RF: The rapid rate of change financial institutions are faced with. Making everything work together harmoniously is a challenge for them. We’re talking about making sure data and information stays secure at every touch point—ATMs, tellers, online, mobile channels, etc. Each of those provides an opportunity for access to data. If that data or process is unsecured, the threat environment is active. Institutions must deploy strategic and tactical plans to mitigate against harmful impacts, understand their processes, and have deep Know Your Customer (KYC) understanding. The more you know about your customer relationship, their behaviors and general activities, and the way they choose to interact with you, the better.

JL:  I think the other thing to keep in mind is the massive growth of suppliers and processors the industry has seen due to the regulatory requirements. For example, merchants have more choices of processors and networks, which bring increased payment routing flexibility. As a result, there are varying degrees of security in place, and the fraudsters naturally flock to the weakest link, thus exposing customers to the risk of fraud.


ES: So when data is transferred across an expanded set of payment networks, it potentially creates a risk. What advice (I don’t know if we can give advice) can you give to banking institutions as they work to manage these risks when interacting with suppliers or partners?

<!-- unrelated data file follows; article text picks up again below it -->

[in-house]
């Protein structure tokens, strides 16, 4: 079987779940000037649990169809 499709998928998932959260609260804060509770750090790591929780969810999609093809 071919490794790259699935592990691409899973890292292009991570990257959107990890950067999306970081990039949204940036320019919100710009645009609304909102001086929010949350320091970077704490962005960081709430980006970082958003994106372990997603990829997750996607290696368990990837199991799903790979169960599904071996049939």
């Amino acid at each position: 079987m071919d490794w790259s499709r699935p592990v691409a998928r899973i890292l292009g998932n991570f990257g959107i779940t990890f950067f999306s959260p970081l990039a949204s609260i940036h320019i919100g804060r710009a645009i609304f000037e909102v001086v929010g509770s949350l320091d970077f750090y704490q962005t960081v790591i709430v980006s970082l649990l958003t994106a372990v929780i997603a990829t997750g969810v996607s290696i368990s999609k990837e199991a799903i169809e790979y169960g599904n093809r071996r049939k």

JL: So, here’s a sobering observation. Of the reports and alerts FSIs get concerning security breaches, 44 percent of them involve suppliers. So the issue isn’t that the bank has kept their eye off the security compliance ball, it’s that the supplier isn’t up-to-date with the regulations. As payment networks expand the potential for a serious attack increases almost exponentially. And it’s not always hackers and attackers. I’d say, by and large, the risks are created by human error. Most likely the risk was exposed due to fatigue or mistakes. There are, of course, situations where activists have leaked vital security information, but mostly it comes down to simple human error.


ES: Financial institutions need to develop effective strategies to move from a reactive approach to securing information to a more proactive security posture that helps them protect their assets and their customers against threats. What are some examples of key things to consider as banks move to this more proactive approach to security?

RF: I’d echo what I said before: KYC—Know Your Customer. That goes for the supply chain as well. Before you can create a strategy, you have to vet your suppliers and processors. You are only as strong as your weakest link. And it’s not really enough to work toward compliance. You need to work hand in hand with internal risk, security, and compliance, to design, develop, and deploy the right strategy that is strong, fluid, and able to evolve with the market..

JL: I have conversations with CISOs of FSIs on a regular basis. Here’s what I tell them: Have a strategy in place where you can identify threats early; know the limitations of your IT security organization, and supplement them where needed; and extend your compliance requirements to everyone operating within your perimeter.


HPB20132_CloudInBanking_Cover-335x399.pngFor more insight into the banking industry—and how HP is helping our clients fight cybercrime—read the recent Innovations in Banking Edition of the “Industry Edge” ezine. Learn more about how HP is addressing security at www.hp.com/go/security